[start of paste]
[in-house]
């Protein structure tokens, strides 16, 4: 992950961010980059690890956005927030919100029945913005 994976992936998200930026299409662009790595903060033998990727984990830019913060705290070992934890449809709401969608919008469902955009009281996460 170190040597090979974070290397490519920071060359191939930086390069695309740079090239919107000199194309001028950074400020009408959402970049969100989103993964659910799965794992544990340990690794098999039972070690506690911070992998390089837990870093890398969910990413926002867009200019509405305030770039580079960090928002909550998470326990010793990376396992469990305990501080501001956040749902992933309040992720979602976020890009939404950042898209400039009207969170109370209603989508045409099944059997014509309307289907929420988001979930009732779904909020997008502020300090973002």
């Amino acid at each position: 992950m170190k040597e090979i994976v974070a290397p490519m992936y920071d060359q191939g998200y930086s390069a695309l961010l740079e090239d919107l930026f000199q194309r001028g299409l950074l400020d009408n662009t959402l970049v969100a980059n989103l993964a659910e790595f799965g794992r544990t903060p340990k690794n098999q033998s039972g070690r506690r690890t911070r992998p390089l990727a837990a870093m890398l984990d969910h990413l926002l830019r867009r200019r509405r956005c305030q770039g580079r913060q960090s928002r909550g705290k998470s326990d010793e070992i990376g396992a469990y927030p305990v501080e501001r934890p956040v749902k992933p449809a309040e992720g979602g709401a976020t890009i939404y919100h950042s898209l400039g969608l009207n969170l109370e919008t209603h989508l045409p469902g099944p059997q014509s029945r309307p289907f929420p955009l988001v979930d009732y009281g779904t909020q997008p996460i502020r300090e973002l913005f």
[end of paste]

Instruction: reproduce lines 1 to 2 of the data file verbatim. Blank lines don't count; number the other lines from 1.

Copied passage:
[in-house]
């Protein structure tokens, strides 16, 4: 992950961010980059690890956005927030919100029945913005 994976992936998200930026299409662009790595903060033998990727984990830019913060705290070992934890449809709401969608919008469902955009009281996460 170190040597090979974070290397490519920071060359191939930086390069695309740079090239919107000199194309001028950074400020009408959402970049969100989103993964659910799965794992544990340990690794098999039972070690506690911070992998390089837990870093890398969910990413926002867009200019509405305030770039580079960090928002909550998470326990010793990376396992469990305990501080501001956040749902992933309040992720979602976020890009939404950042898209400039009207969170109370209603989508045409099944059997014509309307289907929420988001979930009732779904909020997008502020300090973002």